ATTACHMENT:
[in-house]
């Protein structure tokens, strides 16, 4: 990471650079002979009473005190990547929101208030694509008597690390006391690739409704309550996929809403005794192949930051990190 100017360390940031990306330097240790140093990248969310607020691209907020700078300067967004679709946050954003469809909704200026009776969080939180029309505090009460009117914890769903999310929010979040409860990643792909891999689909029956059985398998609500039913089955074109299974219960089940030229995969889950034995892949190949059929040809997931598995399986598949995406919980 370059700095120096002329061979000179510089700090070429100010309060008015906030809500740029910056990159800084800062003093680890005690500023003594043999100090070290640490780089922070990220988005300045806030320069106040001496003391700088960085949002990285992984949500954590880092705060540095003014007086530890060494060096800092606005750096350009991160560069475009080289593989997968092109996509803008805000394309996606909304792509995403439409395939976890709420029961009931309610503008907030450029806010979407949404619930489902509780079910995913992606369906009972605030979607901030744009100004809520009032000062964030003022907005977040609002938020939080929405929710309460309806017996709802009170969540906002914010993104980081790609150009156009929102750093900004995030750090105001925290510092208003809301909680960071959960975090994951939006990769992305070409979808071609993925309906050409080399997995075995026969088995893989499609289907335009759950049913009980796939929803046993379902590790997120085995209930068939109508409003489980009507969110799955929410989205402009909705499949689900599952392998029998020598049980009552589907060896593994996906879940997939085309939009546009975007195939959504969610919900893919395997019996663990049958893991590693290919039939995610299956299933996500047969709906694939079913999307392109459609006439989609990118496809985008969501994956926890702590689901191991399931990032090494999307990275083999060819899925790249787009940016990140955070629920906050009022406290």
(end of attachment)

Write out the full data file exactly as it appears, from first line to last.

[in-house]
């Protein structure tokens, strides 16, 4: 990471650079002979009473005190990547929101208030694509008597690390006391690739409704309550996929809403005794192949930051990190 100017360390940031990306330097240790140093990248969310607020691209907020700078300067967004679709946050954003469809909704200026009776969080939180029309505090009460009117914890769903999310929010979040409860990643792909891999689909029956059985398998609500039913089955074109299974219960089940030229995969889950034995892949190949059929040809997931598995399986598949995406919980 370059700095120096002329061979000179510089700090070429100010309060008015906030809500740029910056990159800084800062003093680890005690500023003594043999100090070290640490780089922070990220988005300045806030320069106040001496003391700088960085949002990285992984949500954590880092705060540095003014007086530890060494060096800092606005750096350009991160560069475009080289593989997968092109996509803008805000394309996606909304792509995403439409395939976890709420029961009931309610503008907030450029806010979407949404619930489902509780079910995913992606369906009972605030979607901030744009100004809520009032000062964030003022907005977040609002938020939080929405929710309460309806017996709802009170969540906002914010993104980081790609150009156009929102750093900004995030750090105001925290510092208003809301909680960071959960975090994951939006990769992305070409979808071609993925309906050409080399997995075995026969088995893989499609289907335009759950049913009980796939929803046993379902590790997120085995209930068939109508409003489980009507969110799955929410989205402009909705499949689900599952392998029998020598049980009552589907060896593994996906879940997939085309939009546009975007195939959504969610919900893919395997019996663990049958893991590693290919039939995610299956299933996500047969709906694939079913999307392109459609006439989609990118496809985008969501994956926890702590689901191991399931990032090494999307990275083999060819899925790249787009940016990140955070629920906050009022406290």